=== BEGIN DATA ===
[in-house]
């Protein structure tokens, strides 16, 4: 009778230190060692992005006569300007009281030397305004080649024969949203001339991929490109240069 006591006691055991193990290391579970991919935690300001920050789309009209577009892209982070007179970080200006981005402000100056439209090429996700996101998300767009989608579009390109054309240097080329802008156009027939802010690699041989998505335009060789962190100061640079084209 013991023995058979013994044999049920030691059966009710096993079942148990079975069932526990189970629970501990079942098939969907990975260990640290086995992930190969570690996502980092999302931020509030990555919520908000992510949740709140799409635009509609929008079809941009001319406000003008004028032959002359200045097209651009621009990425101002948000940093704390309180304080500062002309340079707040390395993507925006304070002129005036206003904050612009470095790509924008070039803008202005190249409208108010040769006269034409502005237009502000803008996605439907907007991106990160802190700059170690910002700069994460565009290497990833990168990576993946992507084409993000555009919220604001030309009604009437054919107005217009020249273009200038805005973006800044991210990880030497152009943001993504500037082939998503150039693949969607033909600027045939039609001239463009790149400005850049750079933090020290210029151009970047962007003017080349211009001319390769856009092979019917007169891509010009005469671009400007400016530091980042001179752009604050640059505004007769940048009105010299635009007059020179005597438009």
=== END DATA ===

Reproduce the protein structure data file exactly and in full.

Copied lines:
[in-house]
């Protein structure tokens, strides 16, 4: 009778230190060692992005006569300007009281030397305004080649024969949203001339991929490109240069 006591006691055991193990290391579970991919935690300001920050789309009209577009892209982070007179970080200006981005402000100056439209090429996700996101998300767009989608579009390109054309240097080329802008156009027939802010690699041989998505335009060789962190100061640079084209 013991023995058979013994044999049920030691059966009710096993079942148990079975069932526990189970629970501990079942098939969907990975260990640290086995992930190969570690996502980092999302931020509030990555919520908000992510949740709140799409635009509609929008079809941009001319406000003008004028032959002359200045097209651009621009990425101002948000940093704390309180304080500062002309340079707040390395993507925006304070002129005036206003904050612009470095790509924008070039803008202005190249409208108010040769006269034409502005237009502000803008996605439907907007991106990160802190700059170690910002700069994460565009290497990833990168990576993946992507084409993000555009919220604001030309009604009437054919107005217009020249273009200038805005973006800044991210990880030497152009943001993504500037082939998503150039693949969607033909600027045939039609001239463009790149400005850049750079933090020290210029151009970047962007003017080349211009001319390769856009092979019917007169891509010009005469671009400007400016530091980042001179752009604050640059505004007769940048009105010299635009007059020179005597438009």